Doctor vs Computer

Dave's picture

Nanook had a doctor’s appointment the day before yesterday.  The doctor is a specialist that Nanook needed to see.  As with most specialists, the wait time to see the doctor was weeks not days.  So reminders were noted in my pocket calendar, on my computer address book, and I even had a Post-it Note pasted on my computer monitor.  In addition to that, the doctor’s office robo-called our telephone with a voice message reminding her of the appointment.  We were covered.  What could possibly go wrong? 

An hour before the appointed time, we climbed into our trusty carriage and set off for the doctor’s office.  I went along with Nanook because the office was located in a so called “medical center. ”  You know where there is a hospital surrounded by adjacent medical offices and parking lots.  The office was in the “west” building next to the “west” parking ramp.  We gave ourselves extra time just in case we needed the time to navigate the maze.  We entered the ramp thirty minutes ahead of schedule, and lo-and-behold, we found a parking slot a scant fifty feet from the west building entrance.  So far so good.

We find an elevator, ride up five floors, disembark the elevator, determine if we go right or left (we went right), and found the office.  Nanook walks up to the registration window and is cheerily greeted by the receptionist who informs Nanook that the doctor won’t be able to see her and that she will have to reschedule the appointment.  What?  Reschedule the appointment?  What’s wrong?  Did the doc have an emergency?  Is he running late?  Is he still on the golf course?  “No,” said the slightly embarrassed receptionist, “the computer system crashed and they don’t know when it will be back up. ”

When I heard receptionist person say that to Nanook and I was somewhat taken aback.  I said to the receptionist, “Now let me get this straight, Nanook can’t see the doctor because the computers are down?”

“That’s right. ”

“But the appointment is with the doctor not the computer,” I said.

“I’m really sorry,” she said, “but without the computer, we can’t see patients. ”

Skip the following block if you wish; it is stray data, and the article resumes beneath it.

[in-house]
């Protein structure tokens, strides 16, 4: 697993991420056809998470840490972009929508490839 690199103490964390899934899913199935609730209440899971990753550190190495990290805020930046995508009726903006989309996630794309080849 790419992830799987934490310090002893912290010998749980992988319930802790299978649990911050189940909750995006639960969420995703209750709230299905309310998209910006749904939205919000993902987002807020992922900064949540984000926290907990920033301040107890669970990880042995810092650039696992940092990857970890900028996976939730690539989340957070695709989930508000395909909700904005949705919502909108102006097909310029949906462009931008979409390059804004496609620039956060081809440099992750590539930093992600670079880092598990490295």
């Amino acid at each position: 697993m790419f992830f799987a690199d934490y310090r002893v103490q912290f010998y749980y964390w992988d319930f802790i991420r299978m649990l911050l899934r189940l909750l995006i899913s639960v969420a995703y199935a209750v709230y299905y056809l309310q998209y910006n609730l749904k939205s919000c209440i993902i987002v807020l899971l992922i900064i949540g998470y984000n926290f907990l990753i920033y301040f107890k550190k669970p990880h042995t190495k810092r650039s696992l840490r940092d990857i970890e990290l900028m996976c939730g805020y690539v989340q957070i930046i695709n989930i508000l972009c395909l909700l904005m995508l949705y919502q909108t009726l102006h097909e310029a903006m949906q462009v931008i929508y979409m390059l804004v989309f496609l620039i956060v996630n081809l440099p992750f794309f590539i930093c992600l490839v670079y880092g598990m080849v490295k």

What a revoltin’ development.   So after everyone’s blood pressure returned to normal we were able to reschedule the appointment for the next day (imagine that).  However it would be in a different in a different medical center (imagine that).

Luckily Nanook and I are retired so it wouldn’t be necessary to take-off work like we would have when we worked.  Inconvenient?  Yes.  Annoying? Yes.  Impossible?  No.  What played-out was a scene from the theater of the absurd.  Today, you cannot see a doctor if the computer is down.  What?  Say that again.  Today, you cannot see a doctor if the computer is down.  What did we do before we had computers?  Weren’t we able to see doctors?  Heck, I even remember doctors making house calls

Now, I made my living for over forty years programming computers, designing computer systems, training computer languages.  So I can write with some essence of authority.  Computers are a tool.  A tool that can make our lives easier.  Computers don’t dictate to people, people dictate to computers.  If a computer system is deemed indispensable as Nanook’s doctor’s system is, the first logical question the system designer makes is what do we do when the system isn’t working.  Rescheduling a medical procedure of an office visit is not an acceptable outcome.  It seems that computers are evolving to become our masters, not our servants.

But then I guess accepting that inevitable fact shouldn’t upset me too much.  Imagine a time, not too far down the road, when you are about to meet you maker, only you can’t pass on just yet.  Why?  Because the computer is down.  Maybe that is the secret of living a long life?

Do you have a story to share?  We would love to read it and so would rChance readers.

Remember, It’s rChance to Live and Thrive, Every Day and in Every Way!

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